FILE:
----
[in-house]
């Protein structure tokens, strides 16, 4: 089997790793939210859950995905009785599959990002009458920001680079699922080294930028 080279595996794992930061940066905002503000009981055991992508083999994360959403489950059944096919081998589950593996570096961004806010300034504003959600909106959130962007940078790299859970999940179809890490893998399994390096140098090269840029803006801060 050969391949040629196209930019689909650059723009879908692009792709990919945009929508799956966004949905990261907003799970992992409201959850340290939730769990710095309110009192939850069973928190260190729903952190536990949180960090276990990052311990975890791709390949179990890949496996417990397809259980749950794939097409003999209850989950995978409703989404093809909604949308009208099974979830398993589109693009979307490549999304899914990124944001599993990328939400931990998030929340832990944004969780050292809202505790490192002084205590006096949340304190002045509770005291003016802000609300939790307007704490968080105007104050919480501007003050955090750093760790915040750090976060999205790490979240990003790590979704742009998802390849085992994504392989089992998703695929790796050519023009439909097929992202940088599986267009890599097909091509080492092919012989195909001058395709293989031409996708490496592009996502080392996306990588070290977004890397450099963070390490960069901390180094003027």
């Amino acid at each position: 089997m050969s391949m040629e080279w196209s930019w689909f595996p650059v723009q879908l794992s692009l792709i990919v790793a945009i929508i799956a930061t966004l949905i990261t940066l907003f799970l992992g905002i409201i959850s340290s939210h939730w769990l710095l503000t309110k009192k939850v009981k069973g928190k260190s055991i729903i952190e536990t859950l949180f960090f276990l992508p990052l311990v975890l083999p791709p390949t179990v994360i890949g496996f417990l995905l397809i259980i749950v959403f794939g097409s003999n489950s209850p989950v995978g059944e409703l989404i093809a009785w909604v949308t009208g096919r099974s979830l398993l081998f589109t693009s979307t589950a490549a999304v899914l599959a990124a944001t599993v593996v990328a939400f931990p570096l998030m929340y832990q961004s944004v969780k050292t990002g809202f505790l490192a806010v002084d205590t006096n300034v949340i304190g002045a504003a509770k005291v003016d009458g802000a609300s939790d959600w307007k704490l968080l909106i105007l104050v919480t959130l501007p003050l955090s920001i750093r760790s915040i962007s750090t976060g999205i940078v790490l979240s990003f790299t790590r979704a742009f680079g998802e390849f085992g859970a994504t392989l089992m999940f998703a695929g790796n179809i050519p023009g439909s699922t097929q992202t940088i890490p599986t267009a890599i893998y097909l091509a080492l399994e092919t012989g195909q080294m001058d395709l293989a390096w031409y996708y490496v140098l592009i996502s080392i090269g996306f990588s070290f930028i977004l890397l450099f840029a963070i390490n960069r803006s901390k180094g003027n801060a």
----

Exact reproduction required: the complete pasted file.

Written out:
[in-house]
């Protein structure tokens, strides 16, 4: 089997790793939210859950995905009785599959990002009458920001680079699922080294930028 080279595996794992930061940066905002503000009981055991992508083999994360959403489950059944096919081998589950593996570096961004806010300034504003959600909106959130962007940078790299859970999940179809890490893998399994390096140098090269840029803006801060 050969391949040629196209930019689909650059723009879908692009792709990919945009929508799956966004949905990261907003799970992992409201959850340290939730769990710095309110009192939850069973928190260190729903952190536990949180960090276990990052311990975890791709390949179990890949496996417990397809259980749950794939097409003999209850989950995978409703989404093809909604949308009208099974979830398993589109693009979307490549999304899914990124944001599993990328939400931990998030929340832990944004969780050292809202505790490192002084205590006096949340304190002045509770005291003016802000609300939790307007704490968080105007104050919480501007003050955090750093760790915040750090976060999205790490979240990003790590979704742009998802390849085992994504392989089992998703695929790796050519023009439909097929992202940088599986267009890599097909091509080492092919012989195909001058395709293989031409996708490496592009996502080392996306990588070290977004890397450099963070390490960069901390180094003027």
């Amino acid at each position: 089997m050969s391949m040629e080279w196209s930019w689909f595996p650059v723009q879908l794992s692009l792709i990919v790793a945009i929508i799956a930061t966004l949905i990261t940066l907003f799970l992992g905002i409201i959850s340290s939210h939730w769990l710095l503000t309110k009192k939850v009981k069973g928190k260190s055991i729903i952190e536990t859950l949180f960090f276990l992508p990052l311990v975890l083999p791709p390949t179990v994360i890949g496996f417990l995905l397809i259980i749950v959403f794939g097409s003999n489950s209850p989950v995978g059944e409703l989404i093809a009785w909604v949308t009208g096919r099974s979830l398993l081998f589109t693009s979307t589950a490549a999304v899914l599959a990124a944001t599993v593996v990328a939400f931990p570096l998030m929340y832990q961004s944004v969780k050292t990002g809202f505790l490192a806010v002084d205590t006096n300034v949340i304190g002045a504003a509770k005291v003016d009458g802000a609300s939790d959600w307007k704490l968080l909106i105007l104050v919480t959130l501007p003050l955090s920001i750093r760790s915040i962007s750090t976060g999205i940078v790490l979240s990003f790299t790590r979704a742009f680079g998802e390849f085992g859970a994504t392989l089992m999940f998703a695929g790796n179809i050519p023009g439909s699922t097929q992202t940088i890490p599986t267009a890599i893998y097909l091509a080492l399994e092919t012989g195909q080294m001058d395709l293989a390096w031409y996708y490496v140098l592009i996502s080392i090269g996306f990588s070290f930028i977004l890397l450099f840029a963070i390490n960069r803006s901390k180094g003027n801060a």